These particular symptoms are seen only in generalized demodex, however. This is because the whole body is involved with generalized demodectic mange. The balding and hair loss can cover your dog’s entire body, including the along the abdomen, the back, the legs, head, and feet.
Other symptoms of demodex mange include:
› Elephant skin
› Acne-like bumps
› Increased itching at night
› Swollen lymph nodes
Localized mange tends to be much less serious and is usually only seen around the head and muzzle area in puppies, usually in small little patches, and will often go away on its own.
Diagnosing Demodectic Mange
Most of the time your dog will be diagnosed by taking skin scrapings and analyzing them under a microscope. Sometimes your vet may opt to pluck hairs also to examine the hair follicle.
In some cases, a biopsy may be needed. No matter the method used for diagnosis, the mites must be present with skin lesions for the diagnosis to be accurate. The presence of mites alone does not prove demodectic mange.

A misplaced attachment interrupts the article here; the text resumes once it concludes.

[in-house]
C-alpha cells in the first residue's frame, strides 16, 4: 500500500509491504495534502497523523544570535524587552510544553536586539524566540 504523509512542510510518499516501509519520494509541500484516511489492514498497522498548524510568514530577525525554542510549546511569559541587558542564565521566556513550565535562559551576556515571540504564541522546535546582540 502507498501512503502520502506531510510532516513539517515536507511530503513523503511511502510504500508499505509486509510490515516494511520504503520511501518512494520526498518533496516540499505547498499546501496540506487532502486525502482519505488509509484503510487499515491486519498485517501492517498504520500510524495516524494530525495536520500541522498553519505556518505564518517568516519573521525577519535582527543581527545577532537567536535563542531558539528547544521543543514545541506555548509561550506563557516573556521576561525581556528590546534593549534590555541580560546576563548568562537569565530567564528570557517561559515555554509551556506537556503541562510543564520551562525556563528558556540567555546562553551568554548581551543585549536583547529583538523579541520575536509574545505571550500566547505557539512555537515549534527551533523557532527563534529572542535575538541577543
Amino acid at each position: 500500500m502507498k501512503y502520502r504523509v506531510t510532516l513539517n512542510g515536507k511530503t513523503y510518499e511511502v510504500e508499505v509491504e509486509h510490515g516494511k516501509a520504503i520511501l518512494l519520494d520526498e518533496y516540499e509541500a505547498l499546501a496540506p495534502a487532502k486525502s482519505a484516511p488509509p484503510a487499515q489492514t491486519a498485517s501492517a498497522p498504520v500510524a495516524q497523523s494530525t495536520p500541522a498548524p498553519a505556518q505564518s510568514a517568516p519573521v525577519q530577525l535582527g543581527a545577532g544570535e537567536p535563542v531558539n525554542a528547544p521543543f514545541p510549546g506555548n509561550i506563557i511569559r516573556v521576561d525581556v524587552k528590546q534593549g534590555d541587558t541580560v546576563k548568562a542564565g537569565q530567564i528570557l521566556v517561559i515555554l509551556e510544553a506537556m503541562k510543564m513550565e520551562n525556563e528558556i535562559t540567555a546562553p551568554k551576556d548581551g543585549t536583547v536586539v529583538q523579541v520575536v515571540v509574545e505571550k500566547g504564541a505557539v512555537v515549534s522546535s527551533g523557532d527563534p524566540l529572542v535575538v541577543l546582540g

It’s also important to properly diagnose your dog, because in some cases, if your dog is diagnosed with the wrong problem, the treatment options that may be given can actually make demodectic mange worse.
Older dogs that are diagnosed with demodex should also be evaluated for underlying diseases that may be taxing their immune system, and then be treated for those as well.
Your vet may ask you for your dog’s health and nutrition history, and whether or not they’ve ever been on any corticosteroids or other immune-suppressing drugs.
Treating Demodectic Mange in Dogs
As stated before, localized demodectic mange is extremely common, and usually resolves all on its own.
When it comes to generalized demodectic mange, however, treatment can get a bit more in-depth. It can also become expensive and get a little confusing at times. Sometimes topical medications may be necessary, and even oral medications or special dips and shampoos.
If your dog is suffering from secondary bacterial infection, they may require a round of antibiotics as well. However, it’s important to be careful in properly diagnosing the condition and giving your dog the proper treatment they need.
If there isn’t really a secondary bacterial infection and you give your dog antibiotics, those medications can compromise your dog’s immune system further, and compound the mange problem. The same goes for giving your dog steroid medications. They weaken the immune system and in many cases, can make things worse.
You must be careful as some dogs can have a reaction to the dips and be very sensitive to them. In those cases, you’ll need to dilute them and use them at half-strength.